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Accumulo >> mail # user >> Performance of table with large number of column families

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Re: Performance of table with large number of column families
This scan is without the intersecting iterator.  I'm just trying to pull
back a single data record at the moment which corresponds to scanning for
one column family.  I'll try with a smaller number of tablets, but is the
computation effort the same for the scan I am doing?
On Fri, Nov 9, 2012 at 12:02 PM, William Slacum <

> So that means you have roughly 312.5k rows per tablet, which means about
> 725k column families in any given tablet. The intersecting iterator will
> work at a row per time, so I think at any given moment, it will be working
> through 32 at a time and doing a linear scan through the RFile blocks. With
> RFile indices, that check is usually pretty fast, but you're having go
> through 4 orders of magnitude more data sequentially than you can work on.
> If you can experiment and re-ingest with a smaller number of tablets,
> anywhere between 15 and 45, I think you will see better performance.
> On Fri, Nov 9, 2012 at 11:53 AM, Anthony Fox <[EMAIL PROTECTED]> wrote:
>> Failed to answer the original question - 15 tablet servers, 32
>> tablets/splits.
>> On Fri, Nov 9, 2012 at 11:52 AM, Anthony Fox <[EMAIL PROTECTED]>wrote:
>>> I've tried a number of different settings of table.split.threshold.  I
>>> started at 1G and bumped it down to 128M and the cf scan is still ~30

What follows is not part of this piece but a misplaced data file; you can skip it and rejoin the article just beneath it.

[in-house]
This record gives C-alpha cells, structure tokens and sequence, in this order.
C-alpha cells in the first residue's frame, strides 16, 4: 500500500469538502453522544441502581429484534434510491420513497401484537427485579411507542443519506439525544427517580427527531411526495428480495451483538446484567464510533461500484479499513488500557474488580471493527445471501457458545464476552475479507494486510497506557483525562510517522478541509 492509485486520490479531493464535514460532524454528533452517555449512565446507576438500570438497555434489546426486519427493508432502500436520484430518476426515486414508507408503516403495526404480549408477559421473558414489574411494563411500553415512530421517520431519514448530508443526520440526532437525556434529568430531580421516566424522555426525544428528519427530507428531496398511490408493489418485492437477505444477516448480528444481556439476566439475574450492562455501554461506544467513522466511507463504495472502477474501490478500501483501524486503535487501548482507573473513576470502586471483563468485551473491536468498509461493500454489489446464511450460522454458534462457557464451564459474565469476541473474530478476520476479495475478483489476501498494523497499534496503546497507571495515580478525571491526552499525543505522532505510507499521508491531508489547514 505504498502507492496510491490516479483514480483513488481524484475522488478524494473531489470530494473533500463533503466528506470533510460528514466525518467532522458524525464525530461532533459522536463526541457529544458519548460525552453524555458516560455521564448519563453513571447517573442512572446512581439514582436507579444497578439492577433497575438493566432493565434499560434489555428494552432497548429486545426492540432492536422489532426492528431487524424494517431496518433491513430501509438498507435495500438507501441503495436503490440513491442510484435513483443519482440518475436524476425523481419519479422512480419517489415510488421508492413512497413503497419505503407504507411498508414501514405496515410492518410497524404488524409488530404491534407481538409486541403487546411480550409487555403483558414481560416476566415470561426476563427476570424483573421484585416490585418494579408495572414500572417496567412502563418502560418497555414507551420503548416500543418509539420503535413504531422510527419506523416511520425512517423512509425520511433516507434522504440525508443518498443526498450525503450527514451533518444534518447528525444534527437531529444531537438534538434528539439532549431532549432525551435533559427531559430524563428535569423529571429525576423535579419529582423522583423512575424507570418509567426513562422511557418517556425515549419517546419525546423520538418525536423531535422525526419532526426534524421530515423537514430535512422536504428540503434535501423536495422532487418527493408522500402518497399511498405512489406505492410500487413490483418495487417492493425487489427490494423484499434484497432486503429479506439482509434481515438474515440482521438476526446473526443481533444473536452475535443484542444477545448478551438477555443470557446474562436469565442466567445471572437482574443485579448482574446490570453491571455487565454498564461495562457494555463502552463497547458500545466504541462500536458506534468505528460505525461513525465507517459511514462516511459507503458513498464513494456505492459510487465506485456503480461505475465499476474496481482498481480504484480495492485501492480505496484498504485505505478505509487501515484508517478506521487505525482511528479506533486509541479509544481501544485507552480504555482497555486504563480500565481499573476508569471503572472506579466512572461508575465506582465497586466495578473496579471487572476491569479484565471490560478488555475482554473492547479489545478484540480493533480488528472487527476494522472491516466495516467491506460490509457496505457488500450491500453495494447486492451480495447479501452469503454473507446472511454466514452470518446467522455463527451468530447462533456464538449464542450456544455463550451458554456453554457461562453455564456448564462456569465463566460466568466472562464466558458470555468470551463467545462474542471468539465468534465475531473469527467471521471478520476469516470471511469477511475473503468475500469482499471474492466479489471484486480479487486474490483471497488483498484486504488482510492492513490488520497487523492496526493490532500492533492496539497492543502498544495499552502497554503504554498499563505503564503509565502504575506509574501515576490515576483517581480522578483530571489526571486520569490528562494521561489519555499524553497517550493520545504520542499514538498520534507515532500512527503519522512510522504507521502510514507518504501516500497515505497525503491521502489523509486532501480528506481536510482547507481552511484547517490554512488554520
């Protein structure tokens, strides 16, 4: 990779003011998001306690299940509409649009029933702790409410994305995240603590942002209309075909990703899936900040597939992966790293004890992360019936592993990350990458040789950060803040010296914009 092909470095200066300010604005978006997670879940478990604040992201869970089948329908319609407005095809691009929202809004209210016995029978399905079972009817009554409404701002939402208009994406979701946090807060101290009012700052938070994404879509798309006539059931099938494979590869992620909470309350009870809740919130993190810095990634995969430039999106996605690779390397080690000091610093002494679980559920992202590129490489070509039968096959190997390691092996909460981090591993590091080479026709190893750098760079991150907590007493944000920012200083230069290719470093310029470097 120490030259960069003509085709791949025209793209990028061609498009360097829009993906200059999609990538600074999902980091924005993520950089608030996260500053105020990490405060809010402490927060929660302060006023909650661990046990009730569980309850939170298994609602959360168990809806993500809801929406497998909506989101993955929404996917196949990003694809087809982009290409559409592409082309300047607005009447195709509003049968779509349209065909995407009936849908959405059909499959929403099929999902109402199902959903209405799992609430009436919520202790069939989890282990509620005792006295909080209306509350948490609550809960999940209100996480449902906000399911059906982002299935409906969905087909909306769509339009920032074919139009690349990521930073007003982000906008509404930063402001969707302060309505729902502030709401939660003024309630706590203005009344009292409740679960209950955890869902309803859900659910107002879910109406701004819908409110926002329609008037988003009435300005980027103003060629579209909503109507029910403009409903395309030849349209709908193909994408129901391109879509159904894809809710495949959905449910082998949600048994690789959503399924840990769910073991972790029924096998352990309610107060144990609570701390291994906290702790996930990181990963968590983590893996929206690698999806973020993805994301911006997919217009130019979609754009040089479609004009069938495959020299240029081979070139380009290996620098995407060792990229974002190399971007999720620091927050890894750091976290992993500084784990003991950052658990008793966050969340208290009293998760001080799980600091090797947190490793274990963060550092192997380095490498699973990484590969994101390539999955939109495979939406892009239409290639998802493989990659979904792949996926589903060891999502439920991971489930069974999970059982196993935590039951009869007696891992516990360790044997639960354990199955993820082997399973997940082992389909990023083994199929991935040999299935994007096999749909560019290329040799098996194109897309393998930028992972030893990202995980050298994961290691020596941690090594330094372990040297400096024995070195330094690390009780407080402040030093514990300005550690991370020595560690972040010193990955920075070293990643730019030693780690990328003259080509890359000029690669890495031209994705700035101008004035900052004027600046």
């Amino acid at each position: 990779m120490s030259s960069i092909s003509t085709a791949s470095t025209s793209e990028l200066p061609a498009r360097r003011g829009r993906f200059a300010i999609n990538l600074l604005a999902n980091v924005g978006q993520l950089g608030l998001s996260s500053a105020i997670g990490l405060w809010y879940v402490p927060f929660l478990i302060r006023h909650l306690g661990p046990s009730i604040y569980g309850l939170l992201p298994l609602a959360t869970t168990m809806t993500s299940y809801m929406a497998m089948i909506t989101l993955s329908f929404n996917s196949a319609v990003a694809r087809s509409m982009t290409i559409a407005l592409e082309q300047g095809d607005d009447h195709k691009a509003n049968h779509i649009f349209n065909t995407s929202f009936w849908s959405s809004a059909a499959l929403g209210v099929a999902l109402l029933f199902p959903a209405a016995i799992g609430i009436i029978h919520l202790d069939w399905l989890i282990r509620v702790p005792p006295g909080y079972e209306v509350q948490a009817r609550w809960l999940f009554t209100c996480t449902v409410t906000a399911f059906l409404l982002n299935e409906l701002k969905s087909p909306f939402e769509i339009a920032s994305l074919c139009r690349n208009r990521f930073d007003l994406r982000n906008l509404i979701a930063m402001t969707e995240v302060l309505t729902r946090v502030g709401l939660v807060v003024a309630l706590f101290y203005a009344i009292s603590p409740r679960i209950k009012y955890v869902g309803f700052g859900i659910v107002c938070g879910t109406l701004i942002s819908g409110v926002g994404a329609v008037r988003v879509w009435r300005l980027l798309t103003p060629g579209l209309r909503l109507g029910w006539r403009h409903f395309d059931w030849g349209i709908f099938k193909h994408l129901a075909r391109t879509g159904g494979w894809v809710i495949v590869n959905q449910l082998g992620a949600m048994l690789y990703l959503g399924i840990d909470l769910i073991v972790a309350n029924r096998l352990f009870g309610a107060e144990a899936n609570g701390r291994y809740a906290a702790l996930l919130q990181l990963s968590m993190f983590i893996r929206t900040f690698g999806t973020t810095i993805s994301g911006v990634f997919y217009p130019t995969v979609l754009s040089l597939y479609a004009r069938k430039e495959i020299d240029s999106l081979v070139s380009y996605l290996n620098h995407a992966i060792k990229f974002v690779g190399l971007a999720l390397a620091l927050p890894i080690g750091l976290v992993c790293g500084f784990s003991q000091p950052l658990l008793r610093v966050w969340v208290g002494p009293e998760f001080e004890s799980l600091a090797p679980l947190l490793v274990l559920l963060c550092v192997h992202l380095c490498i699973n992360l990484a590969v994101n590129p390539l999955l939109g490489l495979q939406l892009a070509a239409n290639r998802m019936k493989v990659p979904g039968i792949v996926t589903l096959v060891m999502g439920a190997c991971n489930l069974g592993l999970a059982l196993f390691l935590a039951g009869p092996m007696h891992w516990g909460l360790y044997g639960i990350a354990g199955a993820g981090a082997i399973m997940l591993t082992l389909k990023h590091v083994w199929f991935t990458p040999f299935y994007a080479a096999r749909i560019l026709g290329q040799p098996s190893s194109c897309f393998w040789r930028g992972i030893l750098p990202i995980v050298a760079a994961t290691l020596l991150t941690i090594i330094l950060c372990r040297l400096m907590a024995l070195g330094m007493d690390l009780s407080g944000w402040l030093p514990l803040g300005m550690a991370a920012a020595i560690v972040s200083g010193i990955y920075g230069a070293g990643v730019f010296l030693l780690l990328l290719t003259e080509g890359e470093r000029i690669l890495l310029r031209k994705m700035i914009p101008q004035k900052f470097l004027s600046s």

>>> seconds for both.  I've also used less rows - 00000 to 99999 and still see
>>> similar performance numbers.  I thought the column family bloom filter
>>> would help deal with large row space but sparsely populated column space.
>>>  Is that correct?
>>> On Fri, Nov 9, 2012 at 11:49 AM, William Slacum <
>>> [EMAIL PROTECTED]> wrote:
>>>> I'm more inclined to believe it's because you have to search across 10M
>>>> different rows to find any given column family, since they're randomly, and
>>>> possibly uniformly, distributed. How many tablets are you searching across?
>>>> On Fri, Nov 9, 2012 at 11:45 AM, Anthony Fox <[EMAIL PROTECTED]>wrote:
>>>>> Yes, there are 10M possible partitions.  I do not have a hash from
>>>>> value to partition, the data is essentially randomly balanced across all
>>>>> the tablets.  Unlike the bloom filter and intersecting iterator examples, I
>>>>> do not have locality groups turned on and I have data in the cq and the
>>>>> value for both index entries and record entries.  Could this be the issue?
>>>>>  Each record entry has approximately 30 column qualifiers with data in the
>>>>> value for each.
>>>>> On Fri, Nov 9, 2012 at 11:41 AM, William Slacum <
>>>>> [EMAIL PROTECTED]> wrote:
>>>>>> I guess assuming you have 10M possible partitions, if you're using a
>>>>>> relatively uniform hash to generate your IDs, you'll average about 2 per
>>>>>> partition. Do you have any index for term/value to partition? This will
>>>>>> help you narrow down your search space to a subset of your partitions.
>>>>>> On Fri, Nov 9, 2012 at 11:39 AM, William Slacum <
>>>>>> [EMAIL PROTECTED]> wrote:
>>>>>>> That shouldn't be a huge issue. How many rows/partitions do you
>>>>>>> have? How many do you have to scan to find the specific column family/doc
>>>>>>> id you want?
>>>>>>> On Fri, Nov 9, 2012 at 11:26 AM, Anthony Fox <[EMAIL PROTECTED]>wrote:
>>>>>>>> I have a table set up to use the intersecting iterator pattern.  The
>>>>>>>> table has about 20M records which leads to 20M column families for the
>>>>>>>> data section - 1 unique column family per record.  The index section of
>>>>>>>> the table is not quite as large as the data section.  The rowkey is a
>>>>>>>> random padded integer partition between 0000000 and 9999999.  I turned
>>>>>>>> bloom filters on and used the ColumnFamilyFunctor to get performant
>>>>>>>> column family scans without specifying a range like in the bloom filter
>>>>>>>> examples in the README.  However, my column family scans (without any